It was not built without controversy, however. Rumors of land purchasing schemes by real estate agents employed by the State Highway Department led Cross to assign the Commissioner of Public Works, Robert A. Hurley, to investigate. After much controversy and scandal, a Grand Jury was convened in Fairfield County, and on April 28, 1938, it issued a final report denouncing the land purchases and calling for the resignation of the Commissioner of the State Highway Department, John A. MacDonald. Though McDonald resigned the next day, he was invited by Cross to attend the opening ceremonies.
In September of 1938, disaster struck Connecticut again, this time as a hurricane. Cross took part in a joint council with other New England Governors and representatives from the federal government to coordinate relief efforts. Cross ran for reelection in 1938, but a rejuvenated Republican party was able to defeat him, by 2,688 votes. A large number of votes for the third party candidacy of Jasper McLevy took away some of his former support at the polls.
Cross continued his research and writing but did not abandon his thoughts of political office. He tried to secure his party's nomination for governor in 1940, but lost to Robert A. Hurley, who went on to win the position. In 1946, at the age of 84, Cross ran for the unexpired term of US Senator Thomas C. Hart, but was defeated by Governor Raymond E. Baldwin. Two years later, Cross died. His obituary in the Hartford Courant mentioned his favorite quote by Mark Twain, "Always do right. This will gratify some people and astonish the rest." Cross is buried with his wife Helen in the Evergreen Cemetery in New Haven.
The Mansfield Historical Society owns the home where he was born, but a nearby house where he later lived is privately owned. His house in New Haven, where he lived while working at Yale and when governor, still stands, and it is privately owned. Schools in New Haven and Bridgeport are named in his honor, as is the Wilbur Cross Parkway. The former library building on the campus of the University of Connecticut in Storrs still bears his name.
Congressional Quarterly’s Guide to United States Elections. Washington, DC: Congressional Quarterly, 1994 [CSL call number GIRS Ref JK 1967 .C662 1994].
Crofut, Florence S. Marcy. Guide to the History and the Historic Sites of Connecticut. New Haven: Yale University Press, 1937 [CSL call number History Reference F 94 .C88 1937].
"Cross Elected Governor - Republicans Are Leading For Other State Offices." Hartford Courant, Nov. 5, 1930, pg 1; digital images, Historical Hartford Courant 1923-1984 ( http://www.il.proquest.com/ : 1 May 2008).
Cross, Wilbur Lucius. Connecticut Yankee: An Autobiography. New Haven: Yale University Press, 1943 [CSL call number F 100 .C7 A3 1943a].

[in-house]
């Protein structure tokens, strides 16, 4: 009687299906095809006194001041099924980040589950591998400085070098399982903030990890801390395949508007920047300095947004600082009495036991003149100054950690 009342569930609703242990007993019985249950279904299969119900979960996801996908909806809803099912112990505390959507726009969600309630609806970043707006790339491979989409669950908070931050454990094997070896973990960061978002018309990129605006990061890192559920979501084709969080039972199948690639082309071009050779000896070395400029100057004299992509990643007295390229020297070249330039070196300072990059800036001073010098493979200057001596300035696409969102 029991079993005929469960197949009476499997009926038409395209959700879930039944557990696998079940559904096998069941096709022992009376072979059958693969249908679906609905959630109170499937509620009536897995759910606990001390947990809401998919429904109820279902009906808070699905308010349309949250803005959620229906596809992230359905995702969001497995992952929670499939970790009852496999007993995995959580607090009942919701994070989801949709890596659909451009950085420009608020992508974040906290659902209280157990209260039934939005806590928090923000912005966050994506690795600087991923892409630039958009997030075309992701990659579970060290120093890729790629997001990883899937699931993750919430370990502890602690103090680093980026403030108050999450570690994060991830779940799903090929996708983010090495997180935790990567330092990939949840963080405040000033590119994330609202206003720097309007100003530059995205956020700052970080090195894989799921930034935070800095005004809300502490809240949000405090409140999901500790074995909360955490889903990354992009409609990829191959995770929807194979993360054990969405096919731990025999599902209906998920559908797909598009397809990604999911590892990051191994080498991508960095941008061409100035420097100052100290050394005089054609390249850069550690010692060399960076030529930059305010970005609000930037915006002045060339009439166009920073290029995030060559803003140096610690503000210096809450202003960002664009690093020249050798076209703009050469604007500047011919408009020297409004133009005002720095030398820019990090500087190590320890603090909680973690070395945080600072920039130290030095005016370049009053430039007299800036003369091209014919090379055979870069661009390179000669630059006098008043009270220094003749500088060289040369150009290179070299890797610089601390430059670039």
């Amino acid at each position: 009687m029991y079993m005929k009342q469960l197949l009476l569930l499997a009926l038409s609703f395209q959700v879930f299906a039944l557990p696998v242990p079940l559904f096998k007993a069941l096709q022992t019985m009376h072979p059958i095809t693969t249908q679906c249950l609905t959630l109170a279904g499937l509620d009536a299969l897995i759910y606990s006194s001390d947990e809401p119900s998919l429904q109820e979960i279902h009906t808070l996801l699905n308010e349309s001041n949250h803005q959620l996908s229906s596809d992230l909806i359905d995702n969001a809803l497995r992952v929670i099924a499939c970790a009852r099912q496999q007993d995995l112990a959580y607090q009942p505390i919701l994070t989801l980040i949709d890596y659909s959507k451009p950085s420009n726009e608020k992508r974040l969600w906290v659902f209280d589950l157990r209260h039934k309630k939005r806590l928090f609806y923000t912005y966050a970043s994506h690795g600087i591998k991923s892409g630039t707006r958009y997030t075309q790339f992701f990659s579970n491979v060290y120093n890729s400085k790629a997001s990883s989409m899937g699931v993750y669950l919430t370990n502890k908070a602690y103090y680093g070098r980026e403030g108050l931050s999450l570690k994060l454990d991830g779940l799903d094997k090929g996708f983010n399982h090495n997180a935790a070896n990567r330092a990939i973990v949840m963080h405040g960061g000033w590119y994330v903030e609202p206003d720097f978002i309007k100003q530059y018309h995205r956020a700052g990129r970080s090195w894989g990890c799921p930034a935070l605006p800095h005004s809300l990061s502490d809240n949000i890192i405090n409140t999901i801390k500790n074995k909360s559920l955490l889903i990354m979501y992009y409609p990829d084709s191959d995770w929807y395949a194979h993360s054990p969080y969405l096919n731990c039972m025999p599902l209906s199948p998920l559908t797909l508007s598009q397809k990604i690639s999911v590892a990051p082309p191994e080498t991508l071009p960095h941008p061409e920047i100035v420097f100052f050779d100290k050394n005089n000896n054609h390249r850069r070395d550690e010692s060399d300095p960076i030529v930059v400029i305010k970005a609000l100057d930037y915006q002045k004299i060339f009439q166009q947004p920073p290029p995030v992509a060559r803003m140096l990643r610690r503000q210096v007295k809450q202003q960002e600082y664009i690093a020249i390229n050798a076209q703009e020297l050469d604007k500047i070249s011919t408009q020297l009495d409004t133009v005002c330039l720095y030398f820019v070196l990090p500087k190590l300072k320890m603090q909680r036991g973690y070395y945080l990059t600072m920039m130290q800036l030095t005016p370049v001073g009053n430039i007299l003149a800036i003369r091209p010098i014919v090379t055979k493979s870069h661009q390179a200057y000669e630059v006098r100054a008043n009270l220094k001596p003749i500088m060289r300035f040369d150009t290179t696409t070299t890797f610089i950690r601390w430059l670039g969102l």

Davidson, Eugene A. “A Cross for Connecticut.” Outlook and Independent. New York: The Outlook Company, Vol. 157 (January 14, 1931) 62-64, 74 [CSL call number Z9999 .O98].
"Flags Dipped in State to Honor Cross." Hartford Courant, Oct. 6, 1948, pg 1; digital images, Historical Hartford Courant 1923-1984 (http://www.il.proquest.com/ : 17 April 2008).
Glashan, Roy R. American Governors and Gubernatorial Elections, 1775-1975. Stillwater, MN: Croixside Press, 1975 [CSL call number JK 2447 .G53 1975].
Marsh, William John. The Man With a Million Friends, Wilbur L. Cross. New Milford, CT: Marsh Bros., 1934 [CSL call number LD 6331.C7 M3 1934].
Murray, Sister Mary. “Connecticut's Depression Governor: Wilbur L. Cross.” Connecticut History. New Haven, CT: Association for the Study of Connecticut History, 16 (August 1975), 44-64 [CSL call number F 91 .C668].
Sobel, Robert and John Raimo. Biographical Directory of the Governors of the United States, 1789-1978. Westport, CT: Meckler Books, 1978 [CSL call number GIRS Ref E 176 .B573].
State Archives Record Group 005:026, Office of the Governor, Wilbur L. Cross, 1931-1939. Materials in the State Archives are subject to the Rules and Procedures for Researchers Using Archival Records and Secured Collections Materials.
State Archives Record Group 069:096, Wilbur L. Cross Papers, 1914-1949.
Van Dusen, Albert E. Connecticut. New York: Random House, 1961 [CSL call number History Reference F 94 .V3].
Woodbury, Robert L. “Wilbur Cross: New Deal Ambassador to a Yankee Culture.” New England Quarterly. Boston: The New England Quarterly, Inc., Vol. 41 (September, 1968). Available through JSTOR.
45” x 55” in its frame, painted in 1932 by Charles L. Hopkinson, although it was not put on display until December of 1938.
Originally prepared by David O. White, Museum of Connecticut History, Connecticut State Library. Edited and revised by CSL Staff, April 2008.